One beautiful aspect of the early AACM was that we met every Saturday. After a review of pertinent business issues, we discussed musical concepts and theories, often going to the blackboard to illustrate examples. History, composition, technique, alternate notation; stories and music all intermingled.  All ideas were important. Muhal was a significant force in this, always generous with his contributions.

Everyone from that era had an AACM membership card signed by “Mr. Secretary,” John Shenoy Jackson, a mainstay in the organization. Muhal’s signature, as Chairman, is on Ade’s card. Iqua’s card bears George Lewis’ signature as Chairman. Shortly after George’s term, Ade became Chairman. During the “second wave,” as our generation was called, we hosted conferences and festivals presenting the entire AACM membership, attracting audiences from Asia and Europe.  The vision was taking place on the south side of Chicago, and it spread through the city. Muhal and the early members began traveling more, building an international reputation from New York to Paris and beyond. Soon we began to perform outside of Chicago as well.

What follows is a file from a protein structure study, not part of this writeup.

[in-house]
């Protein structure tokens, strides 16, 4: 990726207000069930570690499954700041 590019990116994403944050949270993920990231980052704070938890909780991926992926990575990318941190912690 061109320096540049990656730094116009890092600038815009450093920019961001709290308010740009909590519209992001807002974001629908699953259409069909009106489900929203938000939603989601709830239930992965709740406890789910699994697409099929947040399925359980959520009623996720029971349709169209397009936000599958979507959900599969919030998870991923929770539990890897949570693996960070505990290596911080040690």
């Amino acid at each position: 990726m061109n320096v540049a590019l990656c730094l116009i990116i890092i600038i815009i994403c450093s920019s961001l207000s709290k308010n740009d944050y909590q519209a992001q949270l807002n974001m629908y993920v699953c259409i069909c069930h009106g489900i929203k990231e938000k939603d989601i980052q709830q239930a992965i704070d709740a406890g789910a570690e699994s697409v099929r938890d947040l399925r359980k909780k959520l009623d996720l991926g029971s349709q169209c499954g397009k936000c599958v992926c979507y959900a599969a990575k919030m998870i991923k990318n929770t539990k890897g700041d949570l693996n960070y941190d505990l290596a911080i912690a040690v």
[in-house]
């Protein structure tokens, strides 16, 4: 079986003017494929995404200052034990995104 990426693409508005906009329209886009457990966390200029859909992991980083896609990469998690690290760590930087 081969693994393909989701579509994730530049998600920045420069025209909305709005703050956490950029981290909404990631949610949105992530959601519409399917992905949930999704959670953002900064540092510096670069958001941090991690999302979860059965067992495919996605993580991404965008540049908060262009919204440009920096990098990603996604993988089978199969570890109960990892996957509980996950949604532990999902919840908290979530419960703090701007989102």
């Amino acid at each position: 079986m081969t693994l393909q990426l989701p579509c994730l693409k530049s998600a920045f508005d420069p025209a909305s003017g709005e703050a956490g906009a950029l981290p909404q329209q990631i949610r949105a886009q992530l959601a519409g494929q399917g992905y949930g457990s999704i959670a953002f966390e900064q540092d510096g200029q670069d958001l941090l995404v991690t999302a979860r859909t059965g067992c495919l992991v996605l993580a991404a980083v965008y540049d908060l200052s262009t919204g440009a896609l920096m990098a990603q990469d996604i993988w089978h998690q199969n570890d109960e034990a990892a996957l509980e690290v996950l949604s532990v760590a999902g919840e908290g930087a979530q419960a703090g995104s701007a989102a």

A structure had been laid that helped further our goals in the multi-tiered music world. As members, we represented ourselves, produced and publicized our own events, and some of us recorded and released our own work. The AACM was an indie movement before that ethos was au courant. Our mantras were (and are) “AACM - A Power Stronger Than Itself” and “Great Black Music: Ancient to the Future.”